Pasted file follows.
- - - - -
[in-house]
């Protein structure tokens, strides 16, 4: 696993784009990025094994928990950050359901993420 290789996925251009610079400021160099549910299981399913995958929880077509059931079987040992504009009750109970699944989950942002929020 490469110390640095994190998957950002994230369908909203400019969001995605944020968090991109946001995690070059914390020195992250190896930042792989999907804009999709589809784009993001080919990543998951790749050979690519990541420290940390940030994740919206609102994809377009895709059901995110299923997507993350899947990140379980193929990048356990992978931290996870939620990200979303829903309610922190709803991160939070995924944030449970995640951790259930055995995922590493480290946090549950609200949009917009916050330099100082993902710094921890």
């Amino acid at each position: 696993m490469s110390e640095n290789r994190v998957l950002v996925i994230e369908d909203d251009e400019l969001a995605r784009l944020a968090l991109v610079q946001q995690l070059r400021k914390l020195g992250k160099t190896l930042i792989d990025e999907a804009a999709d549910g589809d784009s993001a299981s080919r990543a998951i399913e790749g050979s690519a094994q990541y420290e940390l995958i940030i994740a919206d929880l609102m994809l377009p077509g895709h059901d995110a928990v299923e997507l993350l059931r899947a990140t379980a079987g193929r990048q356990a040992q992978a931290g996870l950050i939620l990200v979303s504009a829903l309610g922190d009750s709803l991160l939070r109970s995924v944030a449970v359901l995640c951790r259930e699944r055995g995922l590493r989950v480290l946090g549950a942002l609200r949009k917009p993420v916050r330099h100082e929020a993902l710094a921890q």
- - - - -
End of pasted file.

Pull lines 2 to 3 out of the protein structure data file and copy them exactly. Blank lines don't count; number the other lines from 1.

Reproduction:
């Protein structure tokens, strides 16, 4: 696993784009990025094994928990950050359901993420 290789996925251009610079400021160099549910299981399913995958929880077509059931079987040992504009009750109970699944989950942002929020 490469110390640095994190998957950002994230369908909203400019969001995605944020968090991109946001995690070059914390020195992250190896930042792989999907804009999709589809784009993001080919990543998951790749050979690519990541420290940390940030994740919206609102994809377009895709059901995110299923997507993350899947990140379980193929990048356990992978931290996870939620990200979303829903309610922190709803991160939070995924944030449970995640951790259930055995995922590493480290946090549950609200949009917009916050330099100082993902710094921890």
């Amino acid at each position: 696993m490469s110390e640095n290789r994190v998957l950002v996925i994230e369908d909203d251009e400019l969001a995605r784009l944020a968090l991109v610079q946001q995690l070059r400021k914390l020195g992250k160099t190896l930042i792989d990025e999907a804009a999709d549910g589809d784009s993001a299981s080919r990543a998951i399913e790749g050979s690519a094994q990541y420290e940390l995958i940030i994740a919206d929880l609102m994809l377009p077509g895709h059901d995110a928990v299923e997507l993350l059931r899947a990140t379980a079987g193929r990048q356990a040992q992978a931290g996870l950050i939620l990200v979303s504009a829903l309610g922190d009750s709803l991160l939070r109970s995924v944030a449970v359901l995640c951790r259930e699944r055995g995922l590493r989950v480290l946090g549950a942002l609200r949009k917009p993420v916050r330099h100082e929020a993902l710094a921890q």